MedTalk book launch

The launch of a basic bilingual medical communication handbook to the medical fraternity.

Communication with patients is a crucial component in caring for them. Unfortunately, language can often be a barrier, especially for foreign doctors employed in the country. International medical students may also face the problem when part of their course requirements is to interview patients who  can only converse in the lingua franca, Bahasa Malaysia (Malay language).

MedTalk, a basic bi-lingual medical communication handbook, was written for the sole purpose of enabling doctors, medical students and other healthcare professionals to translate medical communication from English into Bahasa Malaysia and vice versa.

“The book was first mooted six or seven years ago. During my conversations with international students in Clinical School Johor Bahru, I realised that communicating in the hospital posed a big problem for them. Even local students had problems communicating with patients in the Malay language,”  said Project Coordinator, Carole Chung Mei Choo.

Associate Professor Sivalal Sadasivan

The Senior Counsellor at Monash then enlisted a team: Associate Professor Sivalal Sadasivan from the Jeffrey Cheah School of Medicine and Health Sciences for the main medical content; Dr Carina Ka Yee Chan, Deputy Head of the School of Psychology, Australian Catholic University; and former JCSMHS student,  Abdullah Muhaimin Amran, who is currently doing his housemanship in Hospital Sultanah Aminah, Johor Bahru, for the Bahasa Malaysia translation.

A major challenge faced by the authors in writing this book was the level of Bahasa Malaysia to be used used. They opted for a balance between a colloquial and more formal style of language, in order to make it more accessible and applicable to a wide spectrum of patients in hospitals.

“The creation of this book sounds like a real labour of love. It’s incredibly impressive that a team of you got together to work on an issue that is practical and fundamental to medical education. I believe that it will be useful to other healthcare professionals and I’m sure it’s  going to be very successful,” said Professor Helen Bartlett, President and Pro Vice-Chancellor of Monash University Malaysia.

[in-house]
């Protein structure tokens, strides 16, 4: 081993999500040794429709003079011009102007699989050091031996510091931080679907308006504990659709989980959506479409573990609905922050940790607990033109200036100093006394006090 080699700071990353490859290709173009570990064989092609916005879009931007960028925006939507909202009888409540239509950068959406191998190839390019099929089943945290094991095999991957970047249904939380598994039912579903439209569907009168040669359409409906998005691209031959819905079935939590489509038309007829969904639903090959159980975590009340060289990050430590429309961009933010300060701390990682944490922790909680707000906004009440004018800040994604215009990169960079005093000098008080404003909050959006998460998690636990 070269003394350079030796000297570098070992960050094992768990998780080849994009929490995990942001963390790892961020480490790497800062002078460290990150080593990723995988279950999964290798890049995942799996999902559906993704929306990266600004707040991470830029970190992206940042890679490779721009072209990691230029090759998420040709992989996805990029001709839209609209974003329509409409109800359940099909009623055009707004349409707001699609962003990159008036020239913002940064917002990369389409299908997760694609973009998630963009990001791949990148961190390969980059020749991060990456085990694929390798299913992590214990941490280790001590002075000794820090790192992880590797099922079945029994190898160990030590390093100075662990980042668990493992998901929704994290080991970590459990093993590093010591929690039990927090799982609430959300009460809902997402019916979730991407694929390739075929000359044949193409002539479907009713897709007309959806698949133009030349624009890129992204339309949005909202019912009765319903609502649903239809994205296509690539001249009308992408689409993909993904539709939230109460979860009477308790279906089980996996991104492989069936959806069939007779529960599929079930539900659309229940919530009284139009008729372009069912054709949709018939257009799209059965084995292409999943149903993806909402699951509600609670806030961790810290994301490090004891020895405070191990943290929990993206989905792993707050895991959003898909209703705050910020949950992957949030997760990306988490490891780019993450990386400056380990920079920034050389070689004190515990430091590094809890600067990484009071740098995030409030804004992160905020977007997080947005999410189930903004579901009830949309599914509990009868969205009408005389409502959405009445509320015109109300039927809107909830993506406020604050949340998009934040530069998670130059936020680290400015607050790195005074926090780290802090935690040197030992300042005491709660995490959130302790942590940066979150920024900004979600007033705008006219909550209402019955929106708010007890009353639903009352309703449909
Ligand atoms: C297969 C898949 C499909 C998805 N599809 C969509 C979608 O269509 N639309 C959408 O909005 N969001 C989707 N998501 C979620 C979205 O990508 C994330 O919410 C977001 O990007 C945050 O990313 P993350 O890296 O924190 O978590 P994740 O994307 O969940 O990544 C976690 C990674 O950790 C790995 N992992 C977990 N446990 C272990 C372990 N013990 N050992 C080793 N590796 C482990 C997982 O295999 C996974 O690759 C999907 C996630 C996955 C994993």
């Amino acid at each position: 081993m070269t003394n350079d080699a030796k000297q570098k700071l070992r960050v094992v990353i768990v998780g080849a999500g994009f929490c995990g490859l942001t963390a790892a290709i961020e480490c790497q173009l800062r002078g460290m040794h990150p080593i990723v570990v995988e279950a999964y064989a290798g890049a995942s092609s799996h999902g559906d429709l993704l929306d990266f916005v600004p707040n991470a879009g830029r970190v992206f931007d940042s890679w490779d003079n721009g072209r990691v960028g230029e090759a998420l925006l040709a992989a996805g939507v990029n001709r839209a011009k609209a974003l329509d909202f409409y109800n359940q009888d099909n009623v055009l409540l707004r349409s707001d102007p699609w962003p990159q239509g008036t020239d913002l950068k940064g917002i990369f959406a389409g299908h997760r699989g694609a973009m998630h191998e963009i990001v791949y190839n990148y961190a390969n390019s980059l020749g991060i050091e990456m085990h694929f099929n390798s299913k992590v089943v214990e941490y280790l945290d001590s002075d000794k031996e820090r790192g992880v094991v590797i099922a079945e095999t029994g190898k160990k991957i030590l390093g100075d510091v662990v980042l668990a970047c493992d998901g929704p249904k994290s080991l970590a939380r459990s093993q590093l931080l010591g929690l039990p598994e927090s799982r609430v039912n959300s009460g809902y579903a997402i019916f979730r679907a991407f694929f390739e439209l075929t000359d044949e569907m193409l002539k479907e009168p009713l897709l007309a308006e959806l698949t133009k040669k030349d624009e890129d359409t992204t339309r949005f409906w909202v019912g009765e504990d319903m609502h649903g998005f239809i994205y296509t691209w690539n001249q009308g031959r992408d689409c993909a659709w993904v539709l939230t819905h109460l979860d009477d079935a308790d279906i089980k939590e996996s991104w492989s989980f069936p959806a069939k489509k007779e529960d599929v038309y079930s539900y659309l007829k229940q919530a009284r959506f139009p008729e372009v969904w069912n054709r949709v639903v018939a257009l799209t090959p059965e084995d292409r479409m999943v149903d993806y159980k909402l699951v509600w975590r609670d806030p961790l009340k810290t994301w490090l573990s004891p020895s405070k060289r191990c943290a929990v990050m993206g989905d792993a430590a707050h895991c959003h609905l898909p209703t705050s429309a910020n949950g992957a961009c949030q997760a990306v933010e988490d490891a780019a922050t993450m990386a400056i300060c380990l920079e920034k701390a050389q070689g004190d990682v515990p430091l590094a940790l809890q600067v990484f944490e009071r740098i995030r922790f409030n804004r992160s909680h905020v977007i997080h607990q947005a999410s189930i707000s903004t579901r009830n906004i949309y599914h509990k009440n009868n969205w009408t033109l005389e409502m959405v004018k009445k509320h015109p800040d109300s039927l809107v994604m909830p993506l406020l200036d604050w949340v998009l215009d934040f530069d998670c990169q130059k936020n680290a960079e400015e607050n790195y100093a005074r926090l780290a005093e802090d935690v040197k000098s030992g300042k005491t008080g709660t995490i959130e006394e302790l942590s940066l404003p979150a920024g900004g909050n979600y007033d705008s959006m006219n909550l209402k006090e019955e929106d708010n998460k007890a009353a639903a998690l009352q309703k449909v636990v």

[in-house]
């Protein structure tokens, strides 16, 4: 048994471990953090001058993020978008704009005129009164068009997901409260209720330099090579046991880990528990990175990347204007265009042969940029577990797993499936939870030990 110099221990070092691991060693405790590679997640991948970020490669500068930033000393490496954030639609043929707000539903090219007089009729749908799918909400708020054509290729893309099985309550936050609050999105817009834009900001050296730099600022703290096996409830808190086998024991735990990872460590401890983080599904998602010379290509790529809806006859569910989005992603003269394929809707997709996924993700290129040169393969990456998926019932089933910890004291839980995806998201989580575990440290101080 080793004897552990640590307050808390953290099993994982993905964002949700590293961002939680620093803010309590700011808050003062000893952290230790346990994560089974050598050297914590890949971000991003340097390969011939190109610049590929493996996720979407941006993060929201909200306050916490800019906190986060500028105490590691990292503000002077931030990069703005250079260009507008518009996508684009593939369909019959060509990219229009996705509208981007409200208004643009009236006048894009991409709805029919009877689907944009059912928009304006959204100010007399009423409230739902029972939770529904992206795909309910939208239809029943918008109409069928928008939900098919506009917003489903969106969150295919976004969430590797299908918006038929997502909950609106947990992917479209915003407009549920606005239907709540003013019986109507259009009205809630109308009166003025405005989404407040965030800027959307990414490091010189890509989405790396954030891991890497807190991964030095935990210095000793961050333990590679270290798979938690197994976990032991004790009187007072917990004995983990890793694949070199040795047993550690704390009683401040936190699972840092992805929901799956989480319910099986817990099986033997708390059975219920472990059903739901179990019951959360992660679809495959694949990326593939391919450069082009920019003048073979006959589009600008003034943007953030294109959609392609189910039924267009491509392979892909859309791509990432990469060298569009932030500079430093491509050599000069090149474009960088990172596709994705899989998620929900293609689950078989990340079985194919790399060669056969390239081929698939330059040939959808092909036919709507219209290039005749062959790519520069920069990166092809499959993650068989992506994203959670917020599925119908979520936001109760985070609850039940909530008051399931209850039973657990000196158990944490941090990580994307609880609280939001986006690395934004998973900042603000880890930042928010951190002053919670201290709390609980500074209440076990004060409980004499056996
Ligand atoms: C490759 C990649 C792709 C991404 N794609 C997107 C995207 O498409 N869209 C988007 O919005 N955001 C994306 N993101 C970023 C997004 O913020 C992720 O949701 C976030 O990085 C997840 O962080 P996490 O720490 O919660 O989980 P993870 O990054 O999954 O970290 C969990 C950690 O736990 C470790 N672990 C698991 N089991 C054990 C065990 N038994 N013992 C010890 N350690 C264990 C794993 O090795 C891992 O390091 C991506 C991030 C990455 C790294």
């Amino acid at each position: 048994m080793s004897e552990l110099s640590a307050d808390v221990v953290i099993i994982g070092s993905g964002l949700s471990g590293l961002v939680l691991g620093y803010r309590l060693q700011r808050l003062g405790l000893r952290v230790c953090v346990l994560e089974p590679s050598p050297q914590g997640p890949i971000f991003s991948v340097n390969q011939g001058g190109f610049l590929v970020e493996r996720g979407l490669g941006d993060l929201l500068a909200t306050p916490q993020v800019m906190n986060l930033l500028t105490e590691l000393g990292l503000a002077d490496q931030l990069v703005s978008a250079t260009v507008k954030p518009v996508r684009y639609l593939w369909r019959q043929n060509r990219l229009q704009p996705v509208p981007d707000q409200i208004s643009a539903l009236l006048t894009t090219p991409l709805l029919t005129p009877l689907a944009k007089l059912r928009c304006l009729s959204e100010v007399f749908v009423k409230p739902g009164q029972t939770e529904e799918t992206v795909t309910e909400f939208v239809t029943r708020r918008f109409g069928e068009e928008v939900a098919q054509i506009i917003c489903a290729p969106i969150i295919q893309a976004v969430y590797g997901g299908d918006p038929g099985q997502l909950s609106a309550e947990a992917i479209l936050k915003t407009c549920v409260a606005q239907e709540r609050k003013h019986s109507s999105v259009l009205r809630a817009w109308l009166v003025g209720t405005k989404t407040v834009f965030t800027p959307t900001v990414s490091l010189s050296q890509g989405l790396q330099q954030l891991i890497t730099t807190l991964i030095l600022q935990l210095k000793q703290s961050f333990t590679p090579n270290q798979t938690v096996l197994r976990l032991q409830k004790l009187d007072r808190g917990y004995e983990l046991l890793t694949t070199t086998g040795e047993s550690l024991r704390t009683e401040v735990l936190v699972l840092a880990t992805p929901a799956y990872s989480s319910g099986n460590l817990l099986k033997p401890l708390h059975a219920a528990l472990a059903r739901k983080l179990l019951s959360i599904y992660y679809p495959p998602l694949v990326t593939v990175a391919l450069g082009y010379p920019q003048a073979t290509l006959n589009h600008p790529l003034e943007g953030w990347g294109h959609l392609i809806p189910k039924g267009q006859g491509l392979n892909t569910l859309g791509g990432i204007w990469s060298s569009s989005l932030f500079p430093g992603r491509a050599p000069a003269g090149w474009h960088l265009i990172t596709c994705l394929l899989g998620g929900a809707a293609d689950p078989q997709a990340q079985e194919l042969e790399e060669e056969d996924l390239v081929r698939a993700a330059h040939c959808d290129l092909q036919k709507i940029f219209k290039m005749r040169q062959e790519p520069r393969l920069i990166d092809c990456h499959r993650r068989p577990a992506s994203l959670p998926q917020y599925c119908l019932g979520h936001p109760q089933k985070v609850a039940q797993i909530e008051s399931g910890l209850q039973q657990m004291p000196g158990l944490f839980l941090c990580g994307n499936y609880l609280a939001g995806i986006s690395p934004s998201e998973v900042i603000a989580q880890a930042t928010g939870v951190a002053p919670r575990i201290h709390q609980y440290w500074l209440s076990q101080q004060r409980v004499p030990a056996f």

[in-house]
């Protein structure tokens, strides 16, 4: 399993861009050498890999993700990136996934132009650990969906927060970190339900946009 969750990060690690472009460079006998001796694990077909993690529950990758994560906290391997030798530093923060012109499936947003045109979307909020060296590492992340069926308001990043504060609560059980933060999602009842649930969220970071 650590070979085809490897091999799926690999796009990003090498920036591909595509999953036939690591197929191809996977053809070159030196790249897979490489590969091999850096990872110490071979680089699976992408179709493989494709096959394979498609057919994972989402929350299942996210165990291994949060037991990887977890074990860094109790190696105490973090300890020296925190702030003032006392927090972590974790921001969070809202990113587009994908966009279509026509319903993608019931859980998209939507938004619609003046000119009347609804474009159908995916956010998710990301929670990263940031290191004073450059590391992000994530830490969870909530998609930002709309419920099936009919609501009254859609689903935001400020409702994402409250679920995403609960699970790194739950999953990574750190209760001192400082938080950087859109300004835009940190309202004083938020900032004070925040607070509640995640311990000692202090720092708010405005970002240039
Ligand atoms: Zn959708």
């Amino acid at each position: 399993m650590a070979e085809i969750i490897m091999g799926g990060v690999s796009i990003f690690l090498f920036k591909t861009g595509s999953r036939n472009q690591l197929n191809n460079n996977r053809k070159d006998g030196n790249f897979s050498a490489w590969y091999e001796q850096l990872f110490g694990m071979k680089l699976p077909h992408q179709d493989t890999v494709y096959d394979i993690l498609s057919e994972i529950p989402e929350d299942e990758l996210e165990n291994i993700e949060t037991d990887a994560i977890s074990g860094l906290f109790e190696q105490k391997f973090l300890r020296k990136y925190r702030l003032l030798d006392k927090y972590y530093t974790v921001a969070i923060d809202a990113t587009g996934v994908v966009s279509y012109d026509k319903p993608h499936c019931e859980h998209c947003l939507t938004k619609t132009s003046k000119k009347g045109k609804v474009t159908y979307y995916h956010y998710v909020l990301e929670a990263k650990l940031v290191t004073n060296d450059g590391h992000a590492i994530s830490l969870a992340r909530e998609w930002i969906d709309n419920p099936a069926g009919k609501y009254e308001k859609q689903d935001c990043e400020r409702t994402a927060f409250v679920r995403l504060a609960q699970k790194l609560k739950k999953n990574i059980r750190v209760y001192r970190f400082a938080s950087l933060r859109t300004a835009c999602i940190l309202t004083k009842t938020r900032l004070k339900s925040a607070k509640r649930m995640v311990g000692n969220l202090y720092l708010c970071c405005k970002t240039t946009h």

The emphasis of this book is on the language of communication. The authors have tried to use the common scenarios faced by Malaysian doctors in clinics and hospitals, and the problems local patients may have. While the common approach to history-taking has been used, this book is not meant to be an  exhaustive manual on history-taking.

Interim Head, Jeffrey Cheah School of Medicine & Health Sciences, Professor Mohamed Shajahan Yasin, agreed that communication with locals tends to be a little difficult especially for foreign doctors and international students: “At the end of the consultation, one tends to feel unsatisfied  because of the lack in communication. There is no richness in the consultation and insight into the patients’ lives. We are left with only ‘yes’ and ‘no’ answers, and that can be frustrating for doctors”.

The handbook is expected to come in handy by assisting with language during history-taking in healthcare within the Malaysian context. A 15% discount was given to students who purchased the book on the same day of its launch.

The book can now be found in the on-campus bookstore and all EMO bookstores.